Though Jimi Hendrix and Jackson Pollock are the only two artistic influences actually name-checked in the song, the creative form of “Rock n Roll Nigger” reveals another one of Patti Smith’s influences: Allen Ginsberg.  As Michael Hendrick, a regular contributor to the Beat Generation-themed literary journal Beatdom puts it, “She often presents [Rock n Roll Nigger] after reading some poetry or giving the crowd a little advice. Her shouts of ‘nigger nigger nigger nigger nigger nigger NIGGER!!!’ still shock and cause us to look around and see who is listening. Isn’t that what Lenny did? What Ginsberg did in ‘Howl’ and Burroughs in Naked Lunch? This is, in fact, the technique employed in ‘Howl’repetitive succession of chorus into orgasmic ecstasy. Ginsberg and Patti share an orgasmic vision as the goal of their art. The other multi-choruses of ‘…outside…’ hung on the phrase ‘outside of society,’ offer the most basic Beat tenet.”

            “Rock n Roll Nigger” is usually preceded, both in concert, on its original album Easter, and on Smith’s “greatest hits” album from 2002, also titled Land, by a spoken word piece called “Babelogue,” the entirety of which can be found in Alan Kaufman’s The Outlaw Bible of American Poetry.  Like the more well-known song it precedes, the spoken piece is very reminiscent of Beat poetry, more specifically stream-of-consciousness Beat poetry, which was also imitated by musicians Bob Dylan, Jim Morrison, and more recently Thurston Moore of Sonic Youth, whose 2011 limited edition chapbook Lion is among his only literary publications:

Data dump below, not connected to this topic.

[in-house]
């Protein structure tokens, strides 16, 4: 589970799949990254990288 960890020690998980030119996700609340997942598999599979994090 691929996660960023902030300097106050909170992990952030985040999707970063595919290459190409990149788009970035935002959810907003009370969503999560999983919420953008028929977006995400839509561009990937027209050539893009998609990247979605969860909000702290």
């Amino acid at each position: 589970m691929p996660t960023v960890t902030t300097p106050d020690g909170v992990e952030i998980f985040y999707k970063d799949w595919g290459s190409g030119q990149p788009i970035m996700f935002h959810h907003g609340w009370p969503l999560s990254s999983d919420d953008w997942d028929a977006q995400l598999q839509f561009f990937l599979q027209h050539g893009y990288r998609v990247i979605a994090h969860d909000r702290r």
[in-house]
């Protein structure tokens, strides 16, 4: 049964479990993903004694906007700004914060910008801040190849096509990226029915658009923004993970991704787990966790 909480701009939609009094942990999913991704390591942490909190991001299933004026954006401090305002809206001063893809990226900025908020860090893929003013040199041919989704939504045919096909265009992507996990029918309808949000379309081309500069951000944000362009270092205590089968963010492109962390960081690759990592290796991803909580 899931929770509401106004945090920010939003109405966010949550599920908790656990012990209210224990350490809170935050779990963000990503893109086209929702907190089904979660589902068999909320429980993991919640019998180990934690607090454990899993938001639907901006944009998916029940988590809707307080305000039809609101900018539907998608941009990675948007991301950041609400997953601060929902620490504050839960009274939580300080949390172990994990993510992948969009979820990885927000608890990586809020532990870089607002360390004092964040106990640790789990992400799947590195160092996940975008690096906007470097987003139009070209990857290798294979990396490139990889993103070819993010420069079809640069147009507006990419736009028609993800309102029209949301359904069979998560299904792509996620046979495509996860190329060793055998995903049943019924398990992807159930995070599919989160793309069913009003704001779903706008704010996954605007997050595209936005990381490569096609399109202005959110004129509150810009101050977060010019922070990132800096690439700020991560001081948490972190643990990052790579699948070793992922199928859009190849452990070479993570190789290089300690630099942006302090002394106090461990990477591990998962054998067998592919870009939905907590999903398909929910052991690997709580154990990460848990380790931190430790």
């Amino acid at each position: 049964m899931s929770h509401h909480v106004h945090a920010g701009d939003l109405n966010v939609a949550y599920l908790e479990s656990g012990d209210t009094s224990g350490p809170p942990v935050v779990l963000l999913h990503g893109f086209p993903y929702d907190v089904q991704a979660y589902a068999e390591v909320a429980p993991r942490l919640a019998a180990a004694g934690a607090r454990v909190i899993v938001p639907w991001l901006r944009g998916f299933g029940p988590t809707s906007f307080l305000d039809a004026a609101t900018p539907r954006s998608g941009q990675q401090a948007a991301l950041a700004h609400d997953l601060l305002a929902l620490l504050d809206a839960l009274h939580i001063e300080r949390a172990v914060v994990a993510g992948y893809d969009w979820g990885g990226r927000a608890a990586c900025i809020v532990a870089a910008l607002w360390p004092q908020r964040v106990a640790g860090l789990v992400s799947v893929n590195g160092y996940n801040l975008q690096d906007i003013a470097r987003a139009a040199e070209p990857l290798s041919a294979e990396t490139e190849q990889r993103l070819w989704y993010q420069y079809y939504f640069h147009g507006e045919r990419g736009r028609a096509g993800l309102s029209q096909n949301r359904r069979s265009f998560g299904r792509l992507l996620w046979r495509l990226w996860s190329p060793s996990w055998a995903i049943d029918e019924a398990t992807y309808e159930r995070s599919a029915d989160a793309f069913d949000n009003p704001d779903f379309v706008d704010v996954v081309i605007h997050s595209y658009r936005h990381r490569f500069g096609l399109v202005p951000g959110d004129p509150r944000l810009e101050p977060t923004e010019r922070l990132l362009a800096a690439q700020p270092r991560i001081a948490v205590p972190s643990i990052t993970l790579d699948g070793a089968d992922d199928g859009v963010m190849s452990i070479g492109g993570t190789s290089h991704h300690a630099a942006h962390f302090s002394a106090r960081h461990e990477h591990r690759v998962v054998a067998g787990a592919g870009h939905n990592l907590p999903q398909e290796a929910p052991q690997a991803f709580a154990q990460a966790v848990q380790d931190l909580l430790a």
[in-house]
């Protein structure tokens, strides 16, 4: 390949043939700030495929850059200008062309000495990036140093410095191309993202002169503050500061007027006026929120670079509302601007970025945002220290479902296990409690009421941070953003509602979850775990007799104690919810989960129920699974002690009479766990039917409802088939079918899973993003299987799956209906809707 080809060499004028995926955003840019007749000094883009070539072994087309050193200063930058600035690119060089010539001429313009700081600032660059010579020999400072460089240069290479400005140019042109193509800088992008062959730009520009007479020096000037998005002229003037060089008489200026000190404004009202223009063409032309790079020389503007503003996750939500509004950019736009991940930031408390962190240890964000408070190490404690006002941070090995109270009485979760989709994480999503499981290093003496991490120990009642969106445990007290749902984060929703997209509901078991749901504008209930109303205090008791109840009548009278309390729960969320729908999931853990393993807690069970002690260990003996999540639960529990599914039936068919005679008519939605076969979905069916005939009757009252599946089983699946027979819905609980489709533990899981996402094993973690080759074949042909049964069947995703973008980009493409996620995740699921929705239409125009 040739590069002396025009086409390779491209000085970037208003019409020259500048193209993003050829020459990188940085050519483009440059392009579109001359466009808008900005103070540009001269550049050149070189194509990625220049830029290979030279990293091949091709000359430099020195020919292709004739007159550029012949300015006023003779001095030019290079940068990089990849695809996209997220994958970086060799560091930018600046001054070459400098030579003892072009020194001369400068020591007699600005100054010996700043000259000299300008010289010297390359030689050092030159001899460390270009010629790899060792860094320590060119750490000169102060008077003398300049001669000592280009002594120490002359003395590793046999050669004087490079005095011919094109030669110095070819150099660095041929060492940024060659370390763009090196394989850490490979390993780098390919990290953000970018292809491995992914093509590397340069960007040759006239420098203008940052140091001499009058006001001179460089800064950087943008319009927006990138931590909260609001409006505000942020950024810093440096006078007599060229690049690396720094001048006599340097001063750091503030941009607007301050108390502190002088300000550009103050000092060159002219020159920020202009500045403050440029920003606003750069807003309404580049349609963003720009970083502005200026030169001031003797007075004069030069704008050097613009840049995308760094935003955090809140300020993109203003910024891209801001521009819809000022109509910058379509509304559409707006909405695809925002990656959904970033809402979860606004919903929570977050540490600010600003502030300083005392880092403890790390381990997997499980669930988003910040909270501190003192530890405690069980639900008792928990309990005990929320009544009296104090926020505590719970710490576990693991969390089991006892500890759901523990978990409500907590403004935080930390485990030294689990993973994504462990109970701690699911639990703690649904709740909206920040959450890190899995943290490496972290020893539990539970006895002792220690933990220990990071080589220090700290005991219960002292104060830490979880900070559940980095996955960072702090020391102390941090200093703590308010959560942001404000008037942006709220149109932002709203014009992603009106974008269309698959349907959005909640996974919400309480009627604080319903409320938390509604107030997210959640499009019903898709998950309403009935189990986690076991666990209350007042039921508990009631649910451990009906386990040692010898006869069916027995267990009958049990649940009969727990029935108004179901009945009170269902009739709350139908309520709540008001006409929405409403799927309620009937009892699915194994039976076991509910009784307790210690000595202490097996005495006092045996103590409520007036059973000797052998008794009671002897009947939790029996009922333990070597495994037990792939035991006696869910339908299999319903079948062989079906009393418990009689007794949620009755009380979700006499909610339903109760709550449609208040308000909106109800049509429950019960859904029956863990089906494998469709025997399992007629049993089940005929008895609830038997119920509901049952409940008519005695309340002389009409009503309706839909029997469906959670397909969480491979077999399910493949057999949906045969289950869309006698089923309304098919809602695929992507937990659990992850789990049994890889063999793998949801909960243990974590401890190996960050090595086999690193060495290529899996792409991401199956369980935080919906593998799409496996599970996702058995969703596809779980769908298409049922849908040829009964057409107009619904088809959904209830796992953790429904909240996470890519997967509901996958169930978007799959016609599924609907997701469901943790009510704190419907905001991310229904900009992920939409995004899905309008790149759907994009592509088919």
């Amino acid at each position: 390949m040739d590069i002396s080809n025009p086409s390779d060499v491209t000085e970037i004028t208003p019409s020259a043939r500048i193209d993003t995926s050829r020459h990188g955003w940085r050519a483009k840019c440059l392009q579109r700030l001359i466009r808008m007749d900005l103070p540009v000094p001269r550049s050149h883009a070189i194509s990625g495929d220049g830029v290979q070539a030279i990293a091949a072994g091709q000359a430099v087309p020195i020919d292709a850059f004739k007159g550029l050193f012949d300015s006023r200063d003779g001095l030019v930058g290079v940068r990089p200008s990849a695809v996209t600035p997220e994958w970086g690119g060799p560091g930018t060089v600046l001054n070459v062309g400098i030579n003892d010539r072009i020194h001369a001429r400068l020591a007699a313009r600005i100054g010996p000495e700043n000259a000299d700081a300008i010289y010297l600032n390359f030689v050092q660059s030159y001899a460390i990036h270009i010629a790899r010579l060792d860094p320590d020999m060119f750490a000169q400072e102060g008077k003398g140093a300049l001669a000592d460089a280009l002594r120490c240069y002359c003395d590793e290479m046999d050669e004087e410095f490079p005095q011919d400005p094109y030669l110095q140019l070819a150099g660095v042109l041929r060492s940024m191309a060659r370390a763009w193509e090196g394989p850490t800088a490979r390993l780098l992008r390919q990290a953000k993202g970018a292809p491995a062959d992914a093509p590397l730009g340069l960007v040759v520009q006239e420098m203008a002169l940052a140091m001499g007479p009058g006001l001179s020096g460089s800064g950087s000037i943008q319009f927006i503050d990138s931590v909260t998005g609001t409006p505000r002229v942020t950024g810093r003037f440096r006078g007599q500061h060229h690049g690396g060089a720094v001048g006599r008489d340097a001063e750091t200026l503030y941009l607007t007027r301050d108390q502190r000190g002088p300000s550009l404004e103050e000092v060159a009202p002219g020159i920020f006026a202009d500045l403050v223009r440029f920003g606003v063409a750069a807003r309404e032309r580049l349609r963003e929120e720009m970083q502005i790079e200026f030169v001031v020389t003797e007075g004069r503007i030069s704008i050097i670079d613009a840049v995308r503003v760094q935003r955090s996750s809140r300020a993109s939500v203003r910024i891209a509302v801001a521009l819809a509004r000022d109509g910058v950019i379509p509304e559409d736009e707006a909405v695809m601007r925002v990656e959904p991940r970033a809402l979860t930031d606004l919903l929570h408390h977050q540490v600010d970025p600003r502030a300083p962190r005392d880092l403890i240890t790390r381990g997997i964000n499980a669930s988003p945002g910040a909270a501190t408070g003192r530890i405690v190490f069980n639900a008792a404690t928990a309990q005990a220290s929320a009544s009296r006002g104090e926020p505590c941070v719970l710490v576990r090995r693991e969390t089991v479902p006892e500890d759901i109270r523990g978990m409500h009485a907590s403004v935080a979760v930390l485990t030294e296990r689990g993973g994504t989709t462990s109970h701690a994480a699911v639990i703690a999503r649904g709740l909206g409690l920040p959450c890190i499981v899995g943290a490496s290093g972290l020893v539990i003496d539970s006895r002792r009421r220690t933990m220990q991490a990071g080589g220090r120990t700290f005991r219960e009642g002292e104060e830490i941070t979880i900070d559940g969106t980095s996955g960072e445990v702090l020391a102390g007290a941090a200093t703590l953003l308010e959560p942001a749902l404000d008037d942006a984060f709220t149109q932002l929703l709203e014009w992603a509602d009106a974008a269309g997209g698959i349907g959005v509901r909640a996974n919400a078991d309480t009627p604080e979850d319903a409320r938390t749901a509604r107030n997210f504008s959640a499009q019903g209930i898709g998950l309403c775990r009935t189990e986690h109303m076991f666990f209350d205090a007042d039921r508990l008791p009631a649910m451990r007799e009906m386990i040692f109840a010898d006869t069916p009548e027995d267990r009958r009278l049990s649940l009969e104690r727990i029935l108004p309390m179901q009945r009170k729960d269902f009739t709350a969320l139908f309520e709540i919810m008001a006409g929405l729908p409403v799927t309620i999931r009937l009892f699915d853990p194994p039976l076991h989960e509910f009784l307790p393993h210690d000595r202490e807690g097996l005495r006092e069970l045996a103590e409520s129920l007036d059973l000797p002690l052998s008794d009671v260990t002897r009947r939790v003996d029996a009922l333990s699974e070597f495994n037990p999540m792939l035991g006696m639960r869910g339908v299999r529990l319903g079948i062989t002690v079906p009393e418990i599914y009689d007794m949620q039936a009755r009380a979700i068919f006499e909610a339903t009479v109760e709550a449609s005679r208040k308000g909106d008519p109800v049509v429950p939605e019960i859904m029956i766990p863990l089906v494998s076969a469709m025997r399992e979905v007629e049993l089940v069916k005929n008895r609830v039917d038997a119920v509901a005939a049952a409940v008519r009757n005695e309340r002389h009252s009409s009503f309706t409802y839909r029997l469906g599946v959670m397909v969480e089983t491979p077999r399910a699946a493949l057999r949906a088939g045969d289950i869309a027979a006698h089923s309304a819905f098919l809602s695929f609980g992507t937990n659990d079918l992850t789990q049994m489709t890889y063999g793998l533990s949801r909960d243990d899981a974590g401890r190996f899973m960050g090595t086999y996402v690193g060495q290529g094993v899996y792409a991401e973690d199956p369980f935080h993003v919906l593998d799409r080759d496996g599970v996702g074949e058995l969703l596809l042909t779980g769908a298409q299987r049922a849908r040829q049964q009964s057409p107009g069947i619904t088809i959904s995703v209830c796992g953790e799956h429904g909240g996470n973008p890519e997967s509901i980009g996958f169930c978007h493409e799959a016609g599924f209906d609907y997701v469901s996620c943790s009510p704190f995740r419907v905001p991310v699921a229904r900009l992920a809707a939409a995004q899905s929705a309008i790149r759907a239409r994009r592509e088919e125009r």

“I haven’t fucked much with the past, but I’ve fucked plenty with the future. Over the skin of silk are scars from the splinters of stations and walls I’ve caressed. A stage is like each bolt of wood, like a log of Helen, is my pleasure. I would measure the success of a night by the way by the way by the amount of piss and seed I could exude over the columns that nestled the P.A. Some nights I’d surprise everybody by skipping off with a skirt of green net sewed over with flat metallic circles which dazzled and flashed. The lights were violet and white. I had an ornamental veil, but I couldn’t bear to use it. When my hair was cropped, I craved covering, but now my hair itself is a veil, and the scalp inside is a scalp of a crazy and sleepy Comanche lies beneath this netting of the skin.